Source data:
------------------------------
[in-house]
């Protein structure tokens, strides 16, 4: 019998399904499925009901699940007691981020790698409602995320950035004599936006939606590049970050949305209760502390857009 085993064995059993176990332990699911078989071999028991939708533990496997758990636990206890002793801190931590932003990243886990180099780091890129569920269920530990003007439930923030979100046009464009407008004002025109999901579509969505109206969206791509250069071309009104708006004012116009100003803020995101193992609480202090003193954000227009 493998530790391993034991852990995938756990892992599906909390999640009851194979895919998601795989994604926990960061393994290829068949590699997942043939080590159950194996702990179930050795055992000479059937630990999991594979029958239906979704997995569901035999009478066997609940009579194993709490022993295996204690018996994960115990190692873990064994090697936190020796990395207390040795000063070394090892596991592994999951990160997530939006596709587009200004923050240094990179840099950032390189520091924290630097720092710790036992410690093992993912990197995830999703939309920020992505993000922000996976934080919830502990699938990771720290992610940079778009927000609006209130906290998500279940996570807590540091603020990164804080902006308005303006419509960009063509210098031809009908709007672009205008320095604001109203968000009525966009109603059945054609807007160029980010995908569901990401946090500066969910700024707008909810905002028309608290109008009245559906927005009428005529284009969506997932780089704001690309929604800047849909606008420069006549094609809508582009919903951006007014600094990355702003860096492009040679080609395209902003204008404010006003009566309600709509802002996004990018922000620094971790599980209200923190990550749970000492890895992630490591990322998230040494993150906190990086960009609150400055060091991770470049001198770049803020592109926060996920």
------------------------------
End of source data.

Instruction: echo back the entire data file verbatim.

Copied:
[in-house]
């Protein structure tokens, strides 16, 4: 019998399904499925009901699940007691981020790698409602995320950035004599936006939606590049970050949305209760502390857009 085993064995059993176990332990699911078989071999028991939708533990496997758990636990206890002793801190931590932003990243886990180099780091890129569920269920530990003007439930923030979100046009464009407008004002025109999901579509969505109206969206791509250069071309009104708006004012116009100003803020995101193992609480202090003193954000227009 493998530790391993034991852990995938756990892992599906909390999640009851194979895919998601795989994604926990960061393994290829068949590699997942043939080590159950194996702990179930050795055992000479059937630990999991594979029958239906979704997995569901035999009478066997609940009579194993709490022993295996204690018996994960115990190692873990064994090697936190020796990395207390040795000063070394090892596991592994999951990160997530939006596709587009200004923050240094990179840099950032390189520091924290630097720092710790036992410690093992993912990197995830999703939309920020992505993000922000996976934080919830502990699938990771720290992610940079778009927000609006209130906290998500279940996570807590540091603020990164804080902006308005303006419509960009063509210098031809009908709007672009205008320095604001109203968000009525966009109603059945054609807007160029980010995908569901990401946090500066969910700024707008909810905002028309608290109008009245559906927005009428005529284009969506997932780089704001690309929604800047849909606008420069006549094609809508582009919903951006007014600094990355702003860096492009040679080609395209902003204008404010006003009566309600709509802002996004990018922000620094971790599980209200923190990550749970000492890895992630490591990322998230040494993150906190990086960009609150400055060091991770470049001198770049803020592109926060996920």